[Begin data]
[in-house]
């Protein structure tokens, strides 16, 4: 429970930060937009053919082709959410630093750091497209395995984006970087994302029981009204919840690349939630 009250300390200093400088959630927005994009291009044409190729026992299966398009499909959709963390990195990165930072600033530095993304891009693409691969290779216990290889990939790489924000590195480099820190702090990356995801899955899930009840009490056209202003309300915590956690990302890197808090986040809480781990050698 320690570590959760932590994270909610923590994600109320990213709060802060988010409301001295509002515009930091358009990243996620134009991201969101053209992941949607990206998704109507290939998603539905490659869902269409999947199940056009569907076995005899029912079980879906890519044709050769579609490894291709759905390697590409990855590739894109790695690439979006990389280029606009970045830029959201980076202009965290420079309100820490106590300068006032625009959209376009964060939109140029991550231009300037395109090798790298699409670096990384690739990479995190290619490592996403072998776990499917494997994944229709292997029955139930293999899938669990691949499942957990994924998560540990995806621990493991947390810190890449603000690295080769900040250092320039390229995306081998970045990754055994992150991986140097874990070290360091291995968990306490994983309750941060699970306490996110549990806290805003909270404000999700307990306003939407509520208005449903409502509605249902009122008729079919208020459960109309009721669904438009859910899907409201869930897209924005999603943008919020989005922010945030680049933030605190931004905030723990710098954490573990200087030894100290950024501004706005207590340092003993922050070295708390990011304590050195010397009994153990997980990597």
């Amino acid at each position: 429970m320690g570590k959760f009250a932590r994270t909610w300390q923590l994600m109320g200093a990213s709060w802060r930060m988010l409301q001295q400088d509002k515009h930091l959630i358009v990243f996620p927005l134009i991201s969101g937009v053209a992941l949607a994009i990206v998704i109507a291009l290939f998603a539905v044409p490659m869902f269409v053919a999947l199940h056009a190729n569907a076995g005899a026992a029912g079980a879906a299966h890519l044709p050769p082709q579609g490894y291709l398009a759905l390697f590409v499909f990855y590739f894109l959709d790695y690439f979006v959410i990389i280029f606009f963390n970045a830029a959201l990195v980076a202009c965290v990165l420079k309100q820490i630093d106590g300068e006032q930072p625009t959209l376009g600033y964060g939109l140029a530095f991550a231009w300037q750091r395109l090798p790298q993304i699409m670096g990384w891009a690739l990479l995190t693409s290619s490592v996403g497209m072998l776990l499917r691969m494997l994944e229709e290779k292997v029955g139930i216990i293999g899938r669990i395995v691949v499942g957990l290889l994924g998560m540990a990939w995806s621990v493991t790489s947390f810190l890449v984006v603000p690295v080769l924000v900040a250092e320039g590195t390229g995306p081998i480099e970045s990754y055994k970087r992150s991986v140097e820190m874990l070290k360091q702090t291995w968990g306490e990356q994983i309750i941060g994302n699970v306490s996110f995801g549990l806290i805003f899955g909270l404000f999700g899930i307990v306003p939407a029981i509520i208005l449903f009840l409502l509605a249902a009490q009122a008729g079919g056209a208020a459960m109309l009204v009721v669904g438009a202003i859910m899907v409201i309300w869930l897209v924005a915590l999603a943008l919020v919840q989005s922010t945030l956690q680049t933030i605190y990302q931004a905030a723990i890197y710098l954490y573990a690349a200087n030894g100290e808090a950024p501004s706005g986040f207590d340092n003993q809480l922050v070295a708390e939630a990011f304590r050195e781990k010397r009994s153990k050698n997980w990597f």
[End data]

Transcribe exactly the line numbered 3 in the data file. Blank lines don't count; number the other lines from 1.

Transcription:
């Amino acid at each position: 429970m320690g570590k959760f009250a932590r994270t909610w300390q923590l994600m109320g200093a990213s709060w802060r930060m988010l409301q001295q400088d509002k515009h930091l959630i358009v990243f996620p927005l134009i991201s969101g937009v053209a992941l949607a994009i990206v998704i109507a291009l290939f998603a539905v044409p490659m869902f269409v053919a999947l199940h056009a190729n569907a076995g005899a026992a029912g079980a879906a299966h890519l044709p050769p082709q579609g490894y291709l398009a759905l390697f590409v499909f990855y590739f894109l959709d790695y690439f979006v959410i990389i280029f606009f963390n970045a830029a959201l990195v980076a202009c965290v990165l420079k309100q820490i630093d106590g300068e006032q930072p625009t959209l376009g600033y964060g939109l140029a530095f991550a231009w300037q750091r395109l090798p790298q993304i699409m670096g990384w891009a690739l990479l995190t693409s290619s490592v996403g497209m072998l776990l499917r691969m494997l994944e229709e290779k292997v029955g139930i216990i293999g899938r669990i395995v691949v499942g957990l290889l994924g998560m540990a990939w995806s621990v493991t790489s947390f810190l890449v984006v603000p690295v080769l924000v900040a250092e320039g590195t390229g995306p081998i480099e970045s990754y055994k970087r992150s991986v140097e820190m874990l070290k360091q702090t291995w968990g306490e990356q994983i309750i941060g994302n699970v306490s996110f995801g549990l806290i805003f899955g909270l404000f999700g899930i307990v306003p939407a029981i509520i208005l449903f009840l409502l509605a249902a009490q009122a008729g079919g056209a208020a459960m109309l009204v009721v669904g438009a202003i859910m899907v409201i309300w869930l897209v924005a915590l999603a943008l919020v919840q989005s922010t945030l956690q680049t933030i605190y990302q931004a905030a723990i890197y710098l954490y573990a690349a200087n030894g100290e808090a950024p501004s706005g986040f207590d340092n003993q809480l922050v070295a708390e939630a990011f304590r050195e781990k010397r009994s153990k050698n997980w990597f």